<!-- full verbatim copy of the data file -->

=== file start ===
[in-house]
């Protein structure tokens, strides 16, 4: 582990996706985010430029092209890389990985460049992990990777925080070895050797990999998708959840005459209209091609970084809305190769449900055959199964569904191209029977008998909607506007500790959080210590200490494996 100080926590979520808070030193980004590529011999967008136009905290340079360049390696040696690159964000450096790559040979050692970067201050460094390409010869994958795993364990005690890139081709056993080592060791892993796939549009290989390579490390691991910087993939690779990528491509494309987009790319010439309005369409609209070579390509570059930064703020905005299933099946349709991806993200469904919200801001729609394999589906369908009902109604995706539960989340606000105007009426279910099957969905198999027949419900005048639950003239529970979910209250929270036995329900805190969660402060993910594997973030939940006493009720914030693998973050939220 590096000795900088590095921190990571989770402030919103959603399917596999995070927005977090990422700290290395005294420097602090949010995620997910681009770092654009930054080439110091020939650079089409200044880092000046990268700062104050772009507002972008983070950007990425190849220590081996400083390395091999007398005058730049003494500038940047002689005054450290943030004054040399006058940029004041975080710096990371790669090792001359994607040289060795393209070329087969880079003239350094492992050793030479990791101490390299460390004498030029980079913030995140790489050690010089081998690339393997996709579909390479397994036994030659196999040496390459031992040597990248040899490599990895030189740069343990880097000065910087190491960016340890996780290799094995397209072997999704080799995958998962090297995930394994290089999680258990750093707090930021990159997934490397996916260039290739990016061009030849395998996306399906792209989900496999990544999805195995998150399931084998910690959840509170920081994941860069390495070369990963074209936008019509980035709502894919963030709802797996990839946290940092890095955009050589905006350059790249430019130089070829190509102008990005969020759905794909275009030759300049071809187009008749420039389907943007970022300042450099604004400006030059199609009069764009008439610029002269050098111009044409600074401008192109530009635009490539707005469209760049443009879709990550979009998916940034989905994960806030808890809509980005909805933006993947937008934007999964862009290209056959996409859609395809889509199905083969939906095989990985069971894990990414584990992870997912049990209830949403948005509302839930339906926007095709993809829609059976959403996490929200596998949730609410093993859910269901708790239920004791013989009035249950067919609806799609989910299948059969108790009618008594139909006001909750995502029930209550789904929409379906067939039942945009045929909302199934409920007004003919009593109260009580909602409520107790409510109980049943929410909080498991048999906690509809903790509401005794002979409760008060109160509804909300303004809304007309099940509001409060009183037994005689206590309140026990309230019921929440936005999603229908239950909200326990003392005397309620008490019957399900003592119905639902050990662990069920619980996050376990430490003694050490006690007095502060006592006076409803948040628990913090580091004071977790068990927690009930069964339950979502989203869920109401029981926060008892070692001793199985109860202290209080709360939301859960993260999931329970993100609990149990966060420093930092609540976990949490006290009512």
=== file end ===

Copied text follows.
[in-house]
């Protein structure tokens, strides 16, 4: 582990996706985010430029092209890389990985460049992990990777925080070895050797990999998708959840005459209209091609970084809305190769449900055959199964569904191209029977008998909607506007500790959080210590200490494996 100080926590979520808070030193980004590529011999967008136009905290340079360049390696040696690159964000450096790559040979050692970067201050460094390409010869994958795993364990005690890139081709056993080592060791892993796939549009290989390579490390691991910087993939690779990528491509494309987009790319010439309005369409609209070579390509570059930064703020905005299933099946349709991806993200469904919200801001729609394999589906369908009902109604995706539960989340606000105007009426279910099957969905198999027949419900005048639950003239529970979910209250929270036995329900805190969660402060993910594997973030939940006493009720914030693998973050939220 590096000795900088590095921190990571989770402030919103959603399917596999995070927005977090990422700290290395005294420097602090949010995620997910681009770092654009930054080439110091020939650079089409200044880092000046990268700062104050772009507002972008983070950007990425190849220590081996400083390395091999007398005058730049003494500038940047002689005054450290943030004054040399006058940029004041975080710096990371790669090792001359994607040289060795393209070329087969880079003239350094492992050793030479990791101490390299460390004498030029980079913030995140790489050690010089081998690339393997996709579909390479397994036994030659196999040496390459031992040597990248040899490599990895030189740069343990880097000065910087190491960016340890996780290799094995397209072997999704080799995958998962090297995930394994290089999680258990750093707090930021990159997934490397996916260039290739990016061009030849395998996306399906792209989900496999990544999805195995998150399931084998910690959840509170920081994941860069390495070369990963074209936008019509980035709502894919963030709802797996990839946290940092890095955009050589905006350059790249430019130089070829190509102008990005969020759905794909275009030759300049071809187009008749420039389907943007970022300042450099604004400006030059199609009069764009008439610029002269050098111009044409600074401008192109530009635009490539707005469209760049443009879709990550979009998916940034989905994960806030808890809509980005909805933006993947937008934007999964862009290209056959996409859609395809889509199905083969939906095989990985069971894990990414584990992870997912049990209830949403948005509302839930339906926007095709993809829609059976959403996490929200596998949730609410093993859910269901708790239920004791013989009035249950067919609806799609989910299948059969108790009618008594139909006001909750995502029930209550789904929409379906067939039942945009045929909302199934409920007004003919009593109260009580909602409520107790409510109980049943929410909080498991048999906690509809903790509401005794002979409760008060109160509804909300303004809304007309099940509001409060009183037994005689206590309140026990309230019921929440936005999603229908239950909200326990003392005397309620008490019957399900003592119905639902050990662990069920619980996050376990430490003694050490006690007095502060006592006076409803948040628990913090580091004071977790068990927690009930069964339950979502989203869920109401029981926060008892070692001793199985109860202290209080709360939301859960993260999931329970993100609990149990966060420093930092609540976990949490006290009512």